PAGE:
When Keiko gets wind of what is going on, she confronts Monami on the school roof, but falls over the side in the ensuing struggle and dies on impact. Luckily for her, her seemingly wishy washy father is actually a mad scientist looking to prove the viability of Dr. Frankenstein's theories, and with the help of some of Monami's blood, he is able to resurrect his daughter, allowing her the opportunity to seek her vengeance.

One of the interesting things about this movie is that it is not as random as other Japanese B horror movies. It has randomness of character and not so much randomness of plot and scene. So aside from the Vampire Girl and the Frankenstein Girl, we also have an eclectic cast, such as Deep Tan Club (a parody of the Ganguro lifestyle, but who adopt their tanned skin so much they actually embrace and identify with African American culture), the Wrist Cutters Club (they have a national competition apparently - who knew?), and of course Keiko's mad scientist father who does his work in full Kabuki regalia. These character-types create some random circumstances, but they build this randomness through character rather than plot.

This emphasis on bizarre characters rather than random plotting actually makes the story a bit tighter than other entries in this genre tend to be. It is not Shakespeare by any stretch, but there is a little more depth to it than just gallons of gore and silly humor. Part of this depth is that it is a movie that there is no real 'good guy' in it. The way the plot sets up, it seems that Keiko should be the protagonist as Monami is the invader looking to take everything away from her, but she is such a bitch that she easily fills the villain role. Monami ultimately slips into the protagonist's role as the outsider trying to find her place in the world, but she proves to be just as much of a bitch as Keiko. And frankly, I loved it.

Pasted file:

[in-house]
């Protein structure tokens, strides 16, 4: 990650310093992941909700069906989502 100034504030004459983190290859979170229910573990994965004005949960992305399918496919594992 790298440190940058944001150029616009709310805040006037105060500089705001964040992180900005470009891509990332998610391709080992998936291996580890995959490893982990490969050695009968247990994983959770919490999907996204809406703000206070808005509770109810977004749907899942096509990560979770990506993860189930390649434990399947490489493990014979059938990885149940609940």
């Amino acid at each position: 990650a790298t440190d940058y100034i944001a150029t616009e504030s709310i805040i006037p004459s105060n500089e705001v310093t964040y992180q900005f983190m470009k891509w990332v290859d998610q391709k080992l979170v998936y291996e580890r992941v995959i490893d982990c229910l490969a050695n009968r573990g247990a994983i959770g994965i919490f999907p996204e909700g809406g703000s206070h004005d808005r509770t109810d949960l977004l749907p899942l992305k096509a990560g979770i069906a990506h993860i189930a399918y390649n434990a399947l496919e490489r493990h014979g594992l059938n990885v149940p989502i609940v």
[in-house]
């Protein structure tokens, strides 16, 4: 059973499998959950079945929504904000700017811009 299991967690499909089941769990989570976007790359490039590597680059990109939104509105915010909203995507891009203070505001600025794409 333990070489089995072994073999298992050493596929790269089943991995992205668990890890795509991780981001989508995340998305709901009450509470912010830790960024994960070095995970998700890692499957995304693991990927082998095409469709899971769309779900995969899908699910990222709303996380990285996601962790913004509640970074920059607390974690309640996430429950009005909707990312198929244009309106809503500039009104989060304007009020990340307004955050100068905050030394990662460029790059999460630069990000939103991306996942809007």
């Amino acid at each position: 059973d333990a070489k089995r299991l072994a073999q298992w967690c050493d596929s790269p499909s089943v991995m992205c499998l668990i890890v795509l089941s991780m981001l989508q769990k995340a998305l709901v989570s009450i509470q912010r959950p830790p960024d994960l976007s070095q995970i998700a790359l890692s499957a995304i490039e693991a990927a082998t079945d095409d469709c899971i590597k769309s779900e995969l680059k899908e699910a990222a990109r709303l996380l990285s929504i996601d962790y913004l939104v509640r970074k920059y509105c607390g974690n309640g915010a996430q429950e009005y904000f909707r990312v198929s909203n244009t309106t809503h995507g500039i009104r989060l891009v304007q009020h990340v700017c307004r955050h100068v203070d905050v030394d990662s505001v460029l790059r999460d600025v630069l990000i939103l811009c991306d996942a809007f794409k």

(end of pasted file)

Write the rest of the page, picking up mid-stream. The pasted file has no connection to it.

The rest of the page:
But even with a plot that is slightly more complex than two-dimensional, it is still a movie in a genre that sells itself on a ton of blood, some sexy women doing some sexy things, and not a small amount of absurdity. And Vampire Girl vs. Frankenstein Girl has these in spades. Between the sexy nurse in her skintight outfit dancing around with the body parts of the Kabuki's victims (at one point, she is playing with eyeballs as if she were teasing her own nipples'"I never would have guessed that could be so titillating), Monami dancing around in the sprays of blood of her victims, and a reborn Keiko attaching her own arm to her head to use as a helicopter blade, this movie covers all of its bases well.

In Summary:
I wanted to see Vampire Girl vs. Frankenstein Girl based on the title alone. I knew I would probably enjoy it to a certain extent because I love the genre; what I got was one of my favorite titles in the genre. Like with any B horror movie, you need to watch it with an open mind, because it is supposed to bend your mind, not challenge it, but if you love these types of movies, then you should love this. Highly recommended.

Japanese 2.0 Language, English 5.1 Language, English Subtitles, Opening Day Stage Greetings, Making Of Video

Review Equipment
Magnavox 37MF337B 37' LCD HDTV, Sony BDP-S360 BluRay Player w/HDMI Connection upconverted to 1080i, Durabrand HT3916 5.1 Surround Sound System

Mania Grade: A
Audio Rating: B+
Video Rating: A
Packaging Rating: B
Menus Rating: B
Extras Rating: A
Age Rating: 17 and Up
Region: 1 - North America
Released By: FUNimation Entertainment, Ltd.
MSRP: 24.98
Running time: 85
Aspect Ratio: 1.78:1 Anamorphic Widescreen
Disc Resolution: 480i/p
Disc Encoding: MPEG-2